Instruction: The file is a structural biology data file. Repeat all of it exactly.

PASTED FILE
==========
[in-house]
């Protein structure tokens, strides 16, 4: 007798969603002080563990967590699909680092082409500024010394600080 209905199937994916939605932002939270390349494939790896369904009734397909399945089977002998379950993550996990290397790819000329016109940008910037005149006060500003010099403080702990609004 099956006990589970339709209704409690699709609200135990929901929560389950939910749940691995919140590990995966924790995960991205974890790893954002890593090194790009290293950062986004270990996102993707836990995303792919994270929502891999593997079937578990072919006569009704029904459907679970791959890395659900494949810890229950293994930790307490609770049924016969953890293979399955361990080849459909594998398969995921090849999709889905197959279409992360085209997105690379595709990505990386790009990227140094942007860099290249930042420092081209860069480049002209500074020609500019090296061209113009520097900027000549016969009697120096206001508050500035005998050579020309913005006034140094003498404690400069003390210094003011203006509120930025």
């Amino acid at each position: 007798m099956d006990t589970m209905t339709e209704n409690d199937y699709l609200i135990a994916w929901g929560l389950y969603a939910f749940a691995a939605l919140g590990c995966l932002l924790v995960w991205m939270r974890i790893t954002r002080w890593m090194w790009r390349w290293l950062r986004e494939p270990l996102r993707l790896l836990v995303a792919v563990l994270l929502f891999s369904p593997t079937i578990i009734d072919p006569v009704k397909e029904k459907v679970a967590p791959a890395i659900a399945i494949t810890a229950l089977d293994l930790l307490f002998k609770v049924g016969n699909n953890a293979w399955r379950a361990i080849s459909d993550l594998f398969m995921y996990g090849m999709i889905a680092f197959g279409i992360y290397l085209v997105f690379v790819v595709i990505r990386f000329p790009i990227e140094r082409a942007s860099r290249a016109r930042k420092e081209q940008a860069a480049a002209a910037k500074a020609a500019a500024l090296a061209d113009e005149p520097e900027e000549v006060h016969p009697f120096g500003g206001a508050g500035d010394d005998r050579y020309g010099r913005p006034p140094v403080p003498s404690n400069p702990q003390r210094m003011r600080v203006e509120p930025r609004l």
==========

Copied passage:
[in-house]
């Protein structure tokens, strides 16, 4: 007798969603002080563990967590699909680092082409500024010394600080 209905199937994916939605932002939270390349494939790896369904009734397909399945089977002998379950993550996990290397790819000329016109940008910037005149006060500003010099403080702990609004 099956006990589970339709209704409690699709609200135990929901929560389950939910749940691995919140590990995966924790995960991205974890790893954002890593090194790009290293950062986004270990996102993707836990995303792919994270929502891999593997079937578990072919006569009704029904459907679970791959890395659900494949810890229950293994930790307490609770049924016969953890293979399955361990080849459909594998398969995921090849999709889905197959279409992360085209997105690379595709990505990386790009990227140094942007860099290249930042420092081209860069480049002209500074020609500019090296061209113009520097900027000549016969009697120096206001508050500035005998050579020309913005006034140094003498404690400069003390210094003011203006509120930025």
């Amino acid at each position: 007798m099956d006990t589970m209905t339709e209704n409690d199937y699709l609200i135990a994916w929901g929560l389950y969603a939910f749940a691995a939605l919140g590990c995966l932002l924790v995960w991205m939270r974890i790893t954002r002080w890593m090194w790009r390349w290293l950062r986004e494939p270990l996102r993707l790896l836990v995303a792919v563990l994270l929502f891999s369904p593997t079937i578990i009734d072919p006569v009704k397909e029904k459907v679970a967590p791959a890395i659900a399945i494949t810890a229950l089977d293994l930790l307490f002998k609770v049924g016969n699909n953890a293979w399955r379950a361990i080849s459909d993550l594998f398969m995921y996990g090849m999709i889905a680092f197959g279409i992360y290397l085209v997105f690379v790819v595709i990505r990386f000329p790009i990227e140094r082409a942007s860099r290249a016109r930042k420092e081209q940008a860069a480049a002209a910037k500074a020609a500019a500024l090296a061209d113009e005149p520097e900027e000549v006060h016969p009697f120096g500003g206001a508050g500035d010394d005998r050579y020309g010099r913005p006034p140094v403080p003498s404690n400069p702990q003390r210094m003011r600080v203006e509120p930025r609004l």